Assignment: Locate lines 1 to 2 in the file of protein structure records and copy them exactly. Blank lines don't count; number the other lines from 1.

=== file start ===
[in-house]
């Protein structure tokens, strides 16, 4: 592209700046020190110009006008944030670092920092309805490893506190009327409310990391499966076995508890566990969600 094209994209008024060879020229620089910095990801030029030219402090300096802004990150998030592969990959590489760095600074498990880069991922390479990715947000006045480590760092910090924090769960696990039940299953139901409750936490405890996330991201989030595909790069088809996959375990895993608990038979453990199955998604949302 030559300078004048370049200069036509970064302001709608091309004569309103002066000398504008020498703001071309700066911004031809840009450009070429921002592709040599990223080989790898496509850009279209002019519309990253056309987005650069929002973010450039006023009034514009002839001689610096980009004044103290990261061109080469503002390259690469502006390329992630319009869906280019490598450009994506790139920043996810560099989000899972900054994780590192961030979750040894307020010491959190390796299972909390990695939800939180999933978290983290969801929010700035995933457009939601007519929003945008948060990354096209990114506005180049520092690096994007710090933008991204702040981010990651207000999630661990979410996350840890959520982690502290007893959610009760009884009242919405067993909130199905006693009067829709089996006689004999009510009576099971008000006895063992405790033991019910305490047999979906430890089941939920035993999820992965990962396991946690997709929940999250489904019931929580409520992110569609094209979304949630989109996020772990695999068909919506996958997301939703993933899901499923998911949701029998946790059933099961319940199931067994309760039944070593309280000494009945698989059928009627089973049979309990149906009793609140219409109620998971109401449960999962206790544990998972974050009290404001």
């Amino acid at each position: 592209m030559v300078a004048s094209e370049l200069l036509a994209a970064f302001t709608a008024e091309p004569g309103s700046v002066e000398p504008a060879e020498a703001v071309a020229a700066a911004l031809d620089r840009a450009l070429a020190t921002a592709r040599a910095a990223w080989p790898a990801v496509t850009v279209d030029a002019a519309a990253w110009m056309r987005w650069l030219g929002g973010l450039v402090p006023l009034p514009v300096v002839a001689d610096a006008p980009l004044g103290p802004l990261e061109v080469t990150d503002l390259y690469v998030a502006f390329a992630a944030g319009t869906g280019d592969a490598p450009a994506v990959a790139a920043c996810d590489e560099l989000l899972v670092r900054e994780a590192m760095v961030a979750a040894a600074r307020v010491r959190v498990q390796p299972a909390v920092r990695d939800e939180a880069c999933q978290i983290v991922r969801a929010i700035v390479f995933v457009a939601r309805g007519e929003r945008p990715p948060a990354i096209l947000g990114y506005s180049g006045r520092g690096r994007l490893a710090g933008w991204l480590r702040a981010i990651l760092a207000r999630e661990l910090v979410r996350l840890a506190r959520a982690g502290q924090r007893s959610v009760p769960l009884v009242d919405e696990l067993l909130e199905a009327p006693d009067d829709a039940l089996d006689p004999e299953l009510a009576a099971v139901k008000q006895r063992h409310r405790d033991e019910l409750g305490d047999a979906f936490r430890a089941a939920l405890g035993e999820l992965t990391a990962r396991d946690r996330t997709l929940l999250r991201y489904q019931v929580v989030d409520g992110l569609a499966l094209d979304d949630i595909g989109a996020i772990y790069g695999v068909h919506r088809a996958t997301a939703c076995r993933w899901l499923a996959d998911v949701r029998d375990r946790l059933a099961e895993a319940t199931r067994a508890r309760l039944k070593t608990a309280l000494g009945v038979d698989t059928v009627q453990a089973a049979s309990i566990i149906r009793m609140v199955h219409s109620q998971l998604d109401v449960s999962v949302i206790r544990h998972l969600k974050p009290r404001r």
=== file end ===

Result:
[in-house]
């Protein structure tokens, strides 16, 4: 592209700046020190110009006008944030670092920092309805490893506190009327409310990391499966076995508890566990969600 094209994209008024060879020229620089910095990801030029030219402090300096802004990150998030592969990959590489760095600074498990880069991922390479990715947000006045480590760092910090924090769960696990039940299953139901409750936490405890996330991201989030595909790069088809996959375990895993608990038979453990199955998604949302 030559300078004048370049200069036509970064302001709608091309004569309103002066000398504008020498703001071309700066911004031809840009450009070429921002592709040599990223080989790898496509850009279209002019519309990253056309987005650069929002973010450039006023009034514009002839001689610096980009004044103290990261061109080469503002390259690469502006390329992630319009869906280019490598450009994506790139920043996810560099989000899972900054994780590192961030979750040894307020010491959190390796299972909390990695939800939180999933978290983290969801929010700035995933457009939601007519929003945008948060990354096209990114506005180049520092690096994007710090933008991204702040981010990651207000999630661990979410996350840890959520982690502290007893959610009760009884009242919405067993909130199905006693009067829709089996006689004999009510009576099971008000006895063992405790033991019910305490047999979906430890089941939920035993999820992965990962396991946690997709929940999250489904019931929580409520992110569609094209979304949630989109996020772990695999068909919506996958997301939703993933899901499923998911949701029998946790059933099961319940199931067994309760039944070593309280000494009945698989059928009627089973049979309990149906009793609140219409109620998971109401449960999962206790544990998972974050009290404001």